Vendanges have finished in Burgundy, they were done quite quickly this year, due to the bad frosts in April.
Gerard Quivy started the picking on 24 September and I assisted Christine Quivy in getting the casse-croute ready for the vendangeurs. As picking starts early (when the sun rises), pickers are ready for a break by mid-morning.
Casse-croute means to break the bread in French. It was a chilly morning when I set off for Domaine Quivy. What I like about the period of vendanges is that there is seldom a need for an alarm clock, the tractors do that job for you.
As I passed our Halle Chambertin in the heart of the village, it was amusing to see the moon was still in the sky!
It was all action when I got to Christine’s kitchen. She had a wide range of goodies, Camembert cheese, paté, saucisson and saucisson sec. As I got to work on chopping everything into manageable pieces and into containers, she rushed off to the boulangerie for fresh bread. She returned with a large paper bag of crispy baguettes, which we cut into chunks. We then loaded everything into her car and went off to find Gerard and the vendangeurs.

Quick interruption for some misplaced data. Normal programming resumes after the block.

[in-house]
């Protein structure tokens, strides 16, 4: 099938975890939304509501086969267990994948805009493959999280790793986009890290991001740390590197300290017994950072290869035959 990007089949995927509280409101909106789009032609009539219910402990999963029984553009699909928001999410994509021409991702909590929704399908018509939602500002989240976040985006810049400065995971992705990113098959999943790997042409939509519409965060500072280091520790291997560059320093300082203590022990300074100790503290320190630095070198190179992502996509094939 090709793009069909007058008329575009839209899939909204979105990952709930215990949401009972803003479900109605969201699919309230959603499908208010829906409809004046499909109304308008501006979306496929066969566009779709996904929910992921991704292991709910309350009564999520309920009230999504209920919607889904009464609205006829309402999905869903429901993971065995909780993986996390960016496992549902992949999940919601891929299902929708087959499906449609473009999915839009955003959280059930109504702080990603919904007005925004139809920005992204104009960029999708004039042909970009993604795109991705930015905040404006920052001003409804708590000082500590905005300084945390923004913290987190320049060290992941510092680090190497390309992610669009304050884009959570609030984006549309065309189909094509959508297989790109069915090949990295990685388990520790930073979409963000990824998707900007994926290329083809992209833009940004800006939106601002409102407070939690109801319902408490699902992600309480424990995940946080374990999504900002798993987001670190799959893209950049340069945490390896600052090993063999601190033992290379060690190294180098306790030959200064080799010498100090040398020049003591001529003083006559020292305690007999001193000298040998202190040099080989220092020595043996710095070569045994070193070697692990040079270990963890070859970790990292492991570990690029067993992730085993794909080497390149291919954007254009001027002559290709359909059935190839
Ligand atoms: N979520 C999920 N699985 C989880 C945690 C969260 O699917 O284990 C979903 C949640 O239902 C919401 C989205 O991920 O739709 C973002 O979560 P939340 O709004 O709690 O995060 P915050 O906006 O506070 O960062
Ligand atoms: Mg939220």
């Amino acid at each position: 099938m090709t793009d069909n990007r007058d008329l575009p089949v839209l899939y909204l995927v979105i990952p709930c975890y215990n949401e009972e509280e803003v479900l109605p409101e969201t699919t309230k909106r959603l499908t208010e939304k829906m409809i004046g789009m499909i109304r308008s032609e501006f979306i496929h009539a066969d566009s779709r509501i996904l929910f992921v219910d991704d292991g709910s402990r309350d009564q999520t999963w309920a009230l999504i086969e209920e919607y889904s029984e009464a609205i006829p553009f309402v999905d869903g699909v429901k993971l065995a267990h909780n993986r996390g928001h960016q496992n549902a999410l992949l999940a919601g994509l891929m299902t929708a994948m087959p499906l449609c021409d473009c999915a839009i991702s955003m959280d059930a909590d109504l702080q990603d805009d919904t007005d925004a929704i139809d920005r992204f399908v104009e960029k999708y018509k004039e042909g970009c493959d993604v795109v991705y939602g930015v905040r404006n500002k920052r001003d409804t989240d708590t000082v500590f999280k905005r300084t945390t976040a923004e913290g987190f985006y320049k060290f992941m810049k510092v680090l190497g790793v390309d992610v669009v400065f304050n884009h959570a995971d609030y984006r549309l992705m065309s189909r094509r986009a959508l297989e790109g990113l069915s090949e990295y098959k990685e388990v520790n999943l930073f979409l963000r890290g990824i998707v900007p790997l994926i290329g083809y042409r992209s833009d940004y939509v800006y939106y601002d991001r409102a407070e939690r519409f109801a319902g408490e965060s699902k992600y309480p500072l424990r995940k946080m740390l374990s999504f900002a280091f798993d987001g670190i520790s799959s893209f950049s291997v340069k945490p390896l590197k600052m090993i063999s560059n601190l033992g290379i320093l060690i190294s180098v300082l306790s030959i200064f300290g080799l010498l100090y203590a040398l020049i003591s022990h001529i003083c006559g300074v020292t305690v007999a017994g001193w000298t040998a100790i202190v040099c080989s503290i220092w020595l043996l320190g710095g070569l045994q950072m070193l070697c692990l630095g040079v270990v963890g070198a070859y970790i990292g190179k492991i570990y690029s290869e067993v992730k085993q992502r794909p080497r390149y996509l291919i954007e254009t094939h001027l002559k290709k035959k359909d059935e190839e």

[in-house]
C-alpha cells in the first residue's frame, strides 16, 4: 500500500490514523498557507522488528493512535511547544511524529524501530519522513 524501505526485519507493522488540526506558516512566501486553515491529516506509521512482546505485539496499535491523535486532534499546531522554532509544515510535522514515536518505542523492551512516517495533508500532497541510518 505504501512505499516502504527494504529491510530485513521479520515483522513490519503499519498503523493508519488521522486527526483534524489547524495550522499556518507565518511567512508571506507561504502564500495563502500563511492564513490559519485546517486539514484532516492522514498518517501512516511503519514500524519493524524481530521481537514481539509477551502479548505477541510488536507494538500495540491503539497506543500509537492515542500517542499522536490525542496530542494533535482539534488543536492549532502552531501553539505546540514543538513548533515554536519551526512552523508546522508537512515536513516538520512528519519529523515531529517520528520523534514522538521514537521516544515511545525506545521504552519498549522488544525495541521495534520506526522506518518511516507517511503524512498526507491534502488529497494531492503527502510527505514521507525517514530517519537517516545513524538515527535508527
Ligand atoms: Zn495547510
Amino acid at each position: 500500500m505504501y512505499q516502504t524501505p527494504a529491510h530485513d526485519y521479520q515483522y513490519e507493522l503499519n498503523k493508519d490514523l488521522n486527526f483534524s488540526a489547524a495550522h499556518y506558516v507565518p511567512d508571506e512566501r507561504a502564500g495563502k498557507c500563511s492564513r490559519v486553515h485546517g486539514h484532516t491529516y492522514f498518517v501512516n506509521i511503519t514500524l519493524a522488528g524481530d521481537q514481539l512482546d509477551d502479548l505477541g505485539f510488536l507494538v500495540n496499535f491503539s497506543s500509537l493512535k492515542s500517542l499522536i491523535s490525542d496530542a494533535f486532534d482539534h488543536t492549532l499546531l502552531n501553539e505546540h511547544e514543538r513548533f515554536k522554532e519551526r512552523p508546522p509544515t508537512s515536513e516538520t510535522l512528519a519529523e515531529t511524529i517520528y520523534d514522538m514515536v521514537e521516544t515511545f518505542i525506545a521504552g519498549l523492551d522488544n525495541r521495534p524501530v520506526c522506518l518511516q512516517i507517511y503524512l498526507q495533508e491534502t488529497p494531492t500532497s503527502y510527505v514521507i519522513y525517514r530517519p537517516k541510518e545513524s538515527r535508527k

It had turned into a beautiful sunny morning, still chilly but improved by the sun. Johan improvised a table from overturned baskets and Christine laid out a white tablecloth, for our fine casse-croute. Unfortunately, we had forgotten the coffee, but there were lots of soft drinks, water and even a couple of bottles of wine. Apparently, wine is a tradition for casse-croute that dates back to the old days, though not all domaines provide this now.
Everyone was happy to have a short break.
I should have taken a photo of the victuals before everyone started, but I was busy chatting to various people, so here is a photo of the casse-croute, after most of it was eaten!
Then it was back to work for everyone.